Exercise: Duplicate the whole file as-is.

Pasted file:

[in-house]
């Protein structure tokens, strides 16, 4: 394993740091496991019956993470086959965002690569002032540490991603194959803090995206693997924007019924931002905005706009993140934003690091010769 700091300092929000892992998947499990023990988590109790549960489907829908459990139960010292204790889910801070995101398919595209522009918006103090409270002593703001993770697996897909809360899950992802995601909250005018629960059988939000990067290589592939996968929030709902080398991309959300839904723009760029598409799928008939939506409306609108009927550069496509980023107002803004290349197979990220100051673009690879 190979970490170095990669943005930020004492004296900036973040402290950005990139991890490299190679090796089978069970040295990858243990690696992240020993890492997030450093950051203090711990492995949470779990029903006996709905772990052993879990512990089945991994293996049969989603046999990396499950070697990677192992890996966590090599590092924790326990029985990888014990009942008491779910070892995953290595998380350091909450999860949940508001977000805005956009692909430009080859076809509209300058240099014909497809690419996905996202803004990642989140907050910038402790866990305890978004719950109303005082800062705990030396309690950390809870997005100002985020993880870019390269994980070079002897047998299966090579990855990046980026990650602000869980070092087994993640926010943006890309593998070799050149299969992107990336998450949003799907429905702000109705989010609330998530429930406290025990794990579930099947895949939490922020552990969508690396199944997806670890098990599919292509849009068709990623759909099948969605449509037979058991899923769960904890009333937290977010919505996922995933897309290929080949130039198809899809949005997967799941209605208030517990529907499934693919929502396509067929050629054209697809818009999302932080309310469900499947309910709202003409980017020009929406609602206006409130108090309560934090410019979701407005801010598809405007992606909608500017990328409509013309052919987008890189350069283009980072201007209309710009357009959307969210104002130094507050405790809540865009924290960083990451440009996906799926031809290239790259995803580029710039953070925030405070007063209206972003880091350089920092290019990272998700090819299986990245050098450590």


[in-house]
């Protein structure tokens, strides 16, 4: 394993740091496991019956993470086959965002690569002032540490991603194959803090995206693997924007019924931002905005706009993140934003690091010769 700091300092929000892992998947499990023990988590109790549960489907829908459990139960010292204790889910801070995101398919595209522009918006103090409270002593703001993770697996897909809360899950992802995601909250005018629960059988939000990067290589592939996968929030709902080398991309959300839904723009760029598409799928008939939506409306609108009927550069496509980023107002803004290349197979990220100051673009690879 190979970490170095990669943005930020004492004296900036973040402290950005990139991890490299190679090796089978069970040295990858243990690696992240020993890492997030450093950051203090711990492995949470779990029903006996709905772990052993879990512990089945991994293996049969989603046999990396499950070697990677192992890996966590090599590092924790326990029985990888014990009942008491779910070892995953290595998380350091909450999860949940508001977000805005956009692909430009080859076809509209300058240099014909497809690419996905996202803004990642989140907050910038402790866990305890978004719950109303005082800062705990030396309690950390809870997005100002985020993880870019390269994980070079002897047998299966090579990855990046980026990650602000869980070092087994993640926010943006890309593998070799050149299969992107990336998450949003799907429905702000109705989010609330998530429930406290025990794990579930099947895949939490922020552990969508690396199944997806670890098990599919292509849009068709990623759909099948969605449509037979058991899923769960904890009333937290977010919505996922995933897309290929080949130039198809899809949005997967799941209605208030517990529907499934693919929502396509067929050629054209697809818009999302932080309310469900499947309910709202003409980017020009929406609602206006409130108090309560934090410019979701407005801010598809405007992606909608500017990328409509013309052919987008890189350069283009980072201007209309710009357009959307969210104002130094507050405790809540865009924290960083990451440009996906799926031809290239790259995803580029710039953070925030405070007063209206972003880091350089920092290019990272998700090819299986990245050098450590």